“We need to have a four generation view of Christian leadership: those who told us the gospel, ourselves, those we pass it on to, and those who will follow them,” the preacher extolled us. The passage was 2 Timothy 2 verse 2.
I was already stretched in ministry in a mature church, but I knew I needed to take this seriously. So I met with some men weekly to read and to pray, and with others on a monthly basis to read and discuss what it means to be a godly leader.
Years later, in our mid-fifties, Pat and I began an international church in France. One day, the pastor of a Baptist church in the city told me that he would retire that year. He didn’t want to. He didn’t know who could succeed him, but his mission organisation had told him he must retire at 70. In the event, he avoided that by going to glory suddenly one Sunday, leaving the question of planning for the future to others. I thought there might be a better exit strategy.
He didn’t know who could succeed him, but his mission organisation had told him he must retire at 70.
Succession – finding the next pastor – is difficult, and for international churches it is even harder. There aren’t that many pastors in France, and anyway, who wants to come to France and serve in English? (Even we didn’t, but that’s another story!)
God intervened, as he does. Two young men joined Bordeaux Church. They were French but they had grown up in the USA so they were fluent in English. Both were willing and able to preach. We began to work together. Both were open to long-term, full-time Christian service. One had a heart for evangelism, for students and for coffee; he is now in a new church plant in Marseille. The other is more concerned with pastoral ministry. He and his wife have begun preparing for full-time service by training part-time while working and serving in the church.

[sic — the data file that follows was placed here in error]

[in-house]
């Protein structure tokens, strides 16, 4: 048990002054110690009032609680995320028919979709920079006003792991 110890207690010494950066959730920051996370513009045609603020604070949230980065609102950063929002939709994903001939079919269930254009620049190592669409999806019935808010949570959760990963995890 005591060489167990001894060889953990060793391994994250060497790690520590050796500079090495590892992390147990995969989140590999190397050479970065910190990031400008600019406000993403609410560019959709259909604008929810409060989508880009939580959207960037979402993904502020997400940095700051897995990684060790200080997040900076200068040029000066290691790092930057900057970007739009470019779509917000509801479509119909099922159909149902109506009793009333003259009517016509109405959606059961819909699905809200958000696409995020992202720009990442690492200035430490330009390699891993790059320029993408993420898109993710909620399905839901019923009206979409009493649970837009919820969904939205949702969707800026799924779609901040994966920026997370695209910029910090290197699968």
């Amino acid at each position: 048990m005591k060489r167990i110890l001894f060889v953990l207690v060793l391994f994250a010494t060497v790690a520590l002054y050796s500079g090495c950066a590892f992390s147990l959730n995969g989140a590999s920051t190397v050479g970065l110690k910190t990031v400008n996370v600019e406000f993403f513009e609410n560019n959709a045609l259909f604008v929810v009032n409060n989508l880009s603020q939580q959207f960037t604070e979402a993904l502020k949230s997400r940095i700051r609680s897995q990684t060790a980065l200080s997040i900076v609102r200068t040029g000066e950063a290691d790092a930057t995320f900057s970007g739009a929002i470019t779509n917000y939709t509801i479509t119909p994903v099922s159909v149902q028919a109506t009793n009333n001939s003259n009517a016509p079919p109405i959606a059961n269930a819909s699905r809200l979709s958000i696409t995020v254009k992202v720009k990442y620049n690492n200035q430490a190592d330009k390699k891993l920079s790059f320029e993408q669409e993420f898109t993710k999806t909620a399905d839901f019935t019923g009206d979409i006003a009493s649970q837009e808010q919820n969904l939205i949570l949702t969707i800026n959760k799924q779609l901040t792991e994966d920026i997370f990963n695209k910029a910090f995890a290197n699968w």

Why plan for succession?
But why do this, anyway? After thirty years of experience, why not carry on till we drop? After all, the church could learn so much from the sudden death of its serving pastor! I think there are several reasons:
We wanted to build a church, not establish a ministry: a church that would outlive us, bear Jesus’ name, and be there for his reputation. Power, authority and responsibility are to be shared and given away in Christian service, not kept and held on to.
The time to consider passing on the baton is now. It is never too soon, but it can be too late.
Passing on the baton doesn’t mean you then do nothing. Think of relay races: runners stretch forward to give the baton to their successor, then for a while both are running together before the successor speeds away, while the other slows down and cheers them on.
Pat and I have a wonderful team of generous and committed supporters, with almost 20 years of partnership. Once we can depend on the government’s generosity and care, this can enable those people to partner with others in taking the gospel forward.
Jesus commands and challenges us in his word: “The things you have heard me say in the presence of many witnesses entrust to reliable people who will also be qualified to teach others.” (2 Tim 2:2). The time to consider passing on the baton is now. It is never too soon, but it can be too late.
Alan & Pat Davey serve in church and student ministry in Bordeaux, France
“The things you have heard me say in the presence of many witnesses entrust to reliable people who will also be qualified to teach others.” (2 Tim 2:2)